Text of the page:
75 Years Ago Today – Jan 22, 1945 #Holocaust #History #Liberation

Death March art3 1Death March: Prisoners continue to arrive in German camps and the last columns of prisoners on the death march from Auschwitz arrive in Wodzislaw Slaski–2,223 prisoners that arrive in Buchenwald, after being left in open air freight cars  the night before. Another group of 4,000 prisoners aare transported to Mauthausen but the transport is not accepted by Mauthausen and redirected to Nordhausen—of the 4,000 prisoners on the transport 500 die enroute.

In Birkenau: 80 male and female prisoners attempt to break out of camp at 9:00 a.m. The Wehrmacht fires at them; only ten make it back to camp. The rest are killed. Around midday, another group of male and female prisoners with children attempt to leave camp and an SS man allows them to go to the train station. Several of them reach the town of Oswiecim safely. (Czech 797-798)

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#Holocaust 75 yrs ago last week: 19,421 men, women and children were gassed…

The transports are so heavy at this point that to blog each one would be overwhelming, so this is a tribute to those transports that arrived in Auschwitz 70 years ago between Jan 13-Jan 21, 1943:

1,000 people from Berlin of which only 127 men are registered;

1498 people from Westerbork of which 98 boys and men, and 126 girls and women are registered;

2,000 from Theresientadt, Czechoslovakia, of which only 254 boys and men, and 164 girls and women are registered;

1,555 from Belgium of which only 387 boys and men, and 81 girls and women are registered;

and 17, 372 Polish Jews, of which only 2,114 boys and men, and 821 girls and women are registered.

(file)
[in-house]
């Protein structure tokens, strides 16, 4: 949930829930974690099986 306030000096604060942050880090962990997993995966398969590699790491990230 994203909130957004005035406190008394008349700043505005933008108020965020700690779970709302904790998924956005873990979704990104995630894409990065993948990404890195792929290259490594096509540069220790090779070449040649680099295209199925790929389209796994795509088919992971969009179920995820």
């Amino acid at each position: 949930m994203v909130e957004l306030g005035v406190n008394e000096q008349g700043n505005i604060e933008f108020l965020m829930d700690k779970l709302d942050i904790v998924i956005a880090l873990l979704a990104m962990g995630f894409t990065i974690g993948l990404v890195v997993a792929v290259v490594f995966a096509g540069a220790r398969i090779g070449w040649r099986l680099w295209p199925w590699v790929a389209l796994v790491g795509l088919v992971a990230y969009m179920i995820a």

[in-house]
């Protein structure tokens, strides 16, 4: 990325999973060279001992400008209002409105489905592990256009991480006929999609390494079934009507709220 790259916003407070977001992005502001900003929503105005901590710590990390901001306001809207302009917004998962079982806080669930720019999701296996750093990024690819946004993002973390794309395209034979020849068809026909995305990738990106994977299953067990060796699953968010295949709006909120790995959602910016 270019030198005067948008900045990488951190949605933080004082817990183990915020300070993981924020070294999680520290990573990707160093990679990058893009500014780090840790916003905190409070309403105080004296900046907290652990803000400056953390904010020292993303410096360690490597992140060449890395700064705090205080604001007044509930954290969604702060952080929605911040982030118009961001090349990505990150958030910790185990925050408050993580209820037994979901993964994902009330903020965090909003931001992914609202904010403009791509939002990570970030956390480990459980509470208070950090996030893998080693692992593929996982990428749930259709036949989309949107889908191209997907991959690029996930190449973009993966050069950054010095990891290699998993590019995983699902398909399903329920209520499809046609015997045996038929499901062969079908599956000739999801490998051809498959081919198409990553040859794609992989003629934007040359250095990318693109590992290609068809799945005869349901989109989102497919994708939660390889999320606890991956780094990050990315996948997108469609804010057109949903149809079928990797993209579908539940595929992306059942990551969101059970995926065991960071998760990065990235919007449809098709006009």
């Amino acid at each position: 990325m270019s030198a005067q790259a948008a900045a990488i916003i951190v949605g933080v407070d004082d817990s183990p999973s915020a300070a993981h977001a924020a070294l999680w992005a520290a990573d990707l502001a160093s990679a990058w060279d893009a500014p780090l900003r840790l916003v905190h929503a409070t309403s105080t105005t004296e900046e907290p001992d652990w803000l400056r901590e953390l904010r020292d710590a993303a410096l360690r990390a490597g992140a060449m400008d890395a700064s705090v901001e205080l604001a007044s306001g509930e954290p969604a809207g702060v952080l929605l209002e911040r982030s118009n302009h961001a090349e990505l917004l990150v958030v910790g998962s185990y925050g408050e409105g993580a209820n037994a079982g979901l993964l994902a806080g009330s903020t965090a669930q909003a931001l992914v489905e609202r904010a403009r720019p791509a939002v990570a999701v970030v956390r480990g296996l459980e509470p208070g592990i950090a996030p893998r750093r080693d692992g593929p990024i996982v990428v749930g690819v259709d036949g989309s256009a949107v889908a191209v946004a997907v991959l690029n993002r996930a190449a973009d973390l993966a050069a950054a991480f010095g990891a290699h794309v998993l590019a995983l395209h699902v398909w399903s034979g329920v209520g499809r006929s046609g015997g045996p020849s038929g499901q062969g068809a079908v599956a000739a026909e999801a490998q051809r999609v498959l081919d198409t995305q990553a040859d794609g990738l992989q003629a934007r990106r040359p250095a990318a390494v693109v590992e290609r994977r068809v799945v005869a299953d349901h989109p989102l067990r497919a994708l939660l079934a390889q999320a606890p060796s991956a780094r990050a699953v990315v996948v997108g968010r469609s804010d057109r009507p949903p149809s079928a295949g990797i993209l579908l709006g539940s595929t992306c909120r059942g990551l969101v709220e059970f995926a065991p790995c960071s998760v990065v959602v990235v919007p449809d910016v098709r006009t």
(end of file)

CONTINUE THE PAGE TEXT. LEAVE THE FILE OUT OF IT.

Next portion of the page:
(It is interesting that the record is now using the term “boys and men, and girls and women” to remind us that the age of many of these prisoners was 16, the cut off age for entering the camp.  Source: Czech, 304-309)

The weather this week in Prague (the nearest historical weather records from this period) indicate that the average temperature was between -3 c and -12; there were 3 days of snow (the amount is not recorded) and high winds during 2 of those snow days (which were consecutive); there were several days of fog, after the snow storm.

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75 Years Ago Today – Dec 14, 1942 – 263 Days in Auschwitz #Holocaust On this last night of Hanukkah let us

light candles to light the world and remember that our light can alleviate the darkness but only if we commit to living lives free of hatred, which serves no purpose.

70 years ago today, hatred, racism and prejudice reigned : Of the 2,257 men, women and children who arrived in Auschwitz only 701 men were registered in camp (#82866-83566). 1,558 Polish Jewish men, women and children were killed in the gas chambers.

 

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75 Years Ago Today – Dec. 5 1942 – over 2,000 women were selected to die

Lea and EdithOne of the saddest days in history of women in Auschwitz was the first day of Channukah–Dec 5, 1942–a Saturday.  Edith (#1970) remembers the date because her sister died that day in Block 25, the infamous “infirmary” block that no one escaped from alive.

The historical record reported that 2,000 “mostly healthy young women” were selected to die on St. Nicholas Day–Dec 6, 1942, but it was also the first day of Channukah, the Festival of Lights. Both Edith and Rena (#1716) told me independently of each other that 10,000 women were selected to die on that day. Afterward “Camp was empty” they both used that phrase… Who do we believe? The Nazi’s numbers of the witnesses who walked through the empty camp, bereft.

For Edith this day is engraved in her heart and soul forever. She had visited her sister and found her in a coma then the infirmary block was emptied. She never saw Lea, again.

This past year, we stood in the courtyard of Block 25, took each other’s hands and prayed the Kaddish for Lea Friedman, Pepka Dranger, Adela Gross, Magda and Olinka Hartmann, Magda Amster and the many other girls and women who died in that block whose names we do not know. Our prayer is offered today on the anniversary of so many pointless deaths, 75 years ago today.

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